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The seating arrangement in the third-grade classrooms at Columbus Signature Academy Lincoln Campus testifies to the importance the Bartholomew Consolidated School Corp. as a whole places on student reading.
Groups of students are split up into groups based on their reading needs and sit at tables so teachers can give them the individual attention they need to improve.
The grouping concept also is used for other subjects, such as math and science, and duplicated in schools throughout the district and in the Flat Rock-Hawcreek School Corp.
Now, Bartholomew County school districts, which had seen strong third-grade passing rates on the IREAD-3 test last school year, are seeing those rates get even better after failing students had a chance to retest during the summer.
The passing rate for Bartholomew Consolidated School Corp. climbed more than 2 percentage points to 91 percent. Flat Rock-Hawcreek School Corp., meanwhile, improved from 93.5 percent passing initially to 100 percent.
The Indiana Department of Education, which reported a 91 percent passing rate statewide, a half-percentage point better than the year before, instituted IREAD in 2012 as a measuring stick to see whether third-grade students are intellectually ready for a fourth-grade reading level.
The state recently released IREAD results statewide as a follow-up to preliminary test results announced in May.
The original data showed that 848 third-graders in Bartholomew Consolidated passed the test at a combined rate of nearly 89 percent. During the summer, 38 students who failed were retested, and 28 of them passed.
Three of the 10 students who didn’t pass after the second attempt operated under special circumstances for physical disabilities, language barriers or other limitations, said Teresa Heiny, director of elementary education for Bartholomew Consolidated schools. The state does not require those students to pass the test to avoid remediation, as required of other students.
Without good-cause exemptions, the passing rate is 99 percent, according to the school corporation.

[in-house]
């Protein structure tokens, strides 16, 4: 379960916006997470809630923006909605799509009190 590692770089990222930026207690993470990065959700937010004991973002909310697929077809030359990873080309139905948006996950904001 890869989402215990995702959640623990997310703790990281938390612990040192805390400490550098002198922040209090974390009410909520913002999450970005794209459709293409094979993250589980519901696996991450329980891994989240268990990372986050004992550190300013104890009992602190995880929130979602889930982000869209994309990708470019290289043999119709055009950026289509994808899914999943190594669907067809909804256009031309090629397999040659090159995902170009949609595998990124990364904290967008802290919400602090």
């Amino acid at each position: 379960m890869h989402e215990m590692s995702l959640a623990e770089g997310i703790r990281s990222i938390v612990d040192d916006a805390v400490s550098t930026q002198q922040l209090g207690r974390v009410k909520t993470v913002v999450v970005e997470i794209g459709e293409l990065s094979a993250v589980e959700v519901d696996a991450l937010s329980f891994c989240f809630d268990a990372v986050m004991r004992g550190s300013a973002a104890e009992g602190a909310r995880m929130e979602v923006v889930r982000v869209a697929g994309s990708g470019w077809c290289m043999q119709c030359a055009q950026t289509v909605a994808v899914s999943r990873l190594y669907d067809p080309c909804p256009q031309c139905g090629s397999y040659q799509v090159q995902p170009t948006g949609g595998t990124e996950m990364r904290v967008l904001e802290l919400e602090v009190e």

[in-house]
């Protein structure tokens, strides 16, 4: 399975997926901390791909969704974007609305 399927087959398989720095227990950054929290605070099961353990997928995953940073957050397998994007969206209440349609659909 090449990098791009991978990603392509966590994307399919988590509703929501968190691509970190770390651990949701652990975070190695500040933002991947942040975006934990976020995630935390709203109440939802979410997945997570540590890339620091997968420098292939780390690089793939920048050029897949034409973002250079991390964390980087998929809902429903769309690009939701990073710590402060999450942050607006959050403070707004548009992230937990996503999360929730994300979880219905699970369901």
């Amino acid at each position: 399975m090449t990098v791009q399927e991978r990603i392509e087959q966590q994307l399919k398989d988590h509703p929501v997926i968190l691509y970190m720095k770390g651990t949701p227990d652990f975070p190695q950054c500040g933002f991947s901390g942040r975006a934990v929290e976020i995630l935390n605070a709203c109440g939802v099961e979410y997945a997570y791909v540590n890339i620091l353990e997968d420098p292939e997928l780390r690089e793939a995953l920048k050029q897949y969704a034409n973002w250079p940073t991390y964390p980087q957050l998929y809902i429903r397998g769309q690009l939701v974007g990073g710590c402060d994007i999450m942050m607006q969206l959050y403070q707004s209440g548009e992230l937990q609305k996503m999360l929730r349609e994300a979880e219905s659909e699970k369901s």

No students who failed after the second attempt were held back from advancing to fourth grade exclusively because of the IREAD test, said Samantha Harpring, testing coordinator for the Bartholomew Consolidated district.
She said IREAD really was more of a confirmation of the difficulties teachers already knew certain students experienced. She said the 1 percent of students who failed after the second attempt are receiving reading remediation.
The rest of the students proved themselves ready for the next level.
“We’re just very proud of all the work we’ve seen from the kids, their parents and their teachers,” Heiny said. “I think we’re seeing kids learning on a deeper level than before.”
Ten out of 11 schools in the Bartholomew Consolidated saw improvements in passing rates after students were retested. The exception was Smith Elementary School, which already was at a district high 97.8 percent. Its rate remained the same.
Chad Phillips, principal of Lincoln, said his elementary school’s nearly 5-percentage point improvement to 97.6 percent was because of teachers’ remediation efforts that extended into summer school for those children who did not pass.
IREAD is a high-stakes test that can be intimidating the first time around, because children understand the importance, Phillips said. He said children who retook the test during the summer were familiar with it and more comfortable than they were the first time.
Katie Putnam, who is a third-grade teacher at Lincoln, said administrators and teachers at her school continually examine data to determine the individual ability of children at every level. She said dividing them into groups allows every student to be challenged as they follow a daily format that includes writing, reading on their own and listening to adults read as the students follow along.
She said the reading material varies from one group to the next. But in general, she said, third-graders read about five stories a week for class. That’s in addition to reading they have to do for math and other subjects.
“I’m proud of the strides these kids make,” Putnam said. “You see that growth in them from one day to the next.”
Tina Gaskill, the mother of a Richards Elementary School fourth-grader, Riley, said she doesn’t know enough about IREAD to have an opinion about its value for students.
But she is against testing in general, because her daughter, who took IREAD last school year, doesn’t deal so well with the anxiety and distractions that come from taking tests in the same room as other children.
“When there are distractions at home, Riley has to go to a different room to comprehend what she’s reading,” Gaskill said. “I’m the same way.”
Flat Rock-Hawcreek officials were thrilled with their third-graders’ 100 percent passing rate. Superintendent Kathy Griffey said the few students who had to retake the test at Hope Elementary School received valuable remediation that made a difference.
The fact that only five third-graders failed the test the first time was an accomplishment, given the school has 77 third-graders who originally took the test in March, Griffey said. But she added that all of the retested students passing was special.
She said teachers and administrators study the data from standardized tests and adjust individual student education based on the results. Like Lincoln, third-graders at Hope Elementary who failed the test took summer school.
“The teachers and students worked very hard,” she said. “This shows that what we’re doing has some merit.”
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